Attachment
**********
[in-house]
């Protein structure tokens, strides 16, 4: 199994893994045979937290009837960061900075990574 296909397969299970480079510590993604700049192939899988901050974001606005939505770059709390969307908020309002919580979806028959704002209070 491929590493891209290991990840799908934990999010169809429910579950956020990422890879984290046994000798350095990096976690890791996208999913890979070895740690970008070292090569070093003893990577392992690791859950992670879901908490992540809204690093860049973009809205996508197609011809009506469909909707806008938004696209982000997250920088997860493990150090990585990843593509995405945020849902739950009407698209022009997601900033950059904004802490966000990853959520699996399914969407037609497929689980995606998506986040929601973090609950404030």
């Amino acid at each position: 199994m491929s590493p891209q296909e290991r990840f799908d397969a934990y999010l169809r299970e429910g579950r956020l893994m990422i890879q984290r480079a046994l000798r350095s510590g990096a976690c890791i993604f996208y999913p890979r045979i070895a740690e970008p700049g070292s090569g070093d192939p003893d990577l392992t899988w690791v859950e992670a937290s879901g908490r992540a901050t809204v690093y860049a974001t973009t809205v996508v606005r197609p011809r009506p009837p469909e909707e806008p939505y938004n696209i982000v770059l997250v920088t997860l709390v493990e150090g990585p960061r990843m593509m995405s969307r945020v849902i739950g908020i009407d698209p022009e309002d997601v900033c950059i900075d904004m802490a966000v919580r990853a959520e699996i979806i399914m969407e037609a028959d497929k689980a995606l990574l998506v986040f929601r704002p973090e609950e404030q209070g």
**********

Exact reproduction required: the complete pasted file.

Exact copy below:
[in-house]
């Protein structure tokens, strides 16, 4: 199994893994045979937290009837960061900075990574 296909397969299970480079510590993604700049192939899988901050974001606005939505770059709390969307908020309002919580979806028959704002209070 491929590493891209290991990840799908934990999010169809429910579950956020990422890879984290046994000798350095990096976690890791996208999913890979070895740690970008070292090569070093003893990577392992690791859950992670879901908490992540809204690093860049973009809205996508197609011809009506469909909707806008938004696209982000997250920088997860493990150090990585990843593509995405945020849902739950009407698209022009997601900033950059904004802490966000990853959520699996399914969407037609497929689980995606998506986040929601973090609950404030």
């Amino acid at each position: 199994m491929s590493p891209q296909e290991r990840f799908d397969a934990y999010l169809r299970e429910g579950r956020l893994m990422i890879q984290r480079a046994l000798r350095s510590g990096a976690c890791i993604f996208y999913p890979r045979i070895a740690e970008p700049g070292s090569g070093d192939p003893d990577l392992t899988w690791v859950e992670a937290s879901g908490r992540a901050t809204v690093y860049a974001t973009t809205v996508v606005r197609p011809r009506p009837p469909e909707e806008p939505y938004n696209i982000v770059l997250v920088t997860l709390v493990e150090g990585p960061r990843m593509m995405s969307r945020v849902i739950g908020i009407d698209p022009e309002d997601v900033c950059i900075d904004m802490a966000v919580r990853a959520e699996i979806i399914m969407e037609a028959d497929k689980a995606l990574l998506v986040f929601r704002p973090e609950e404030q209070g």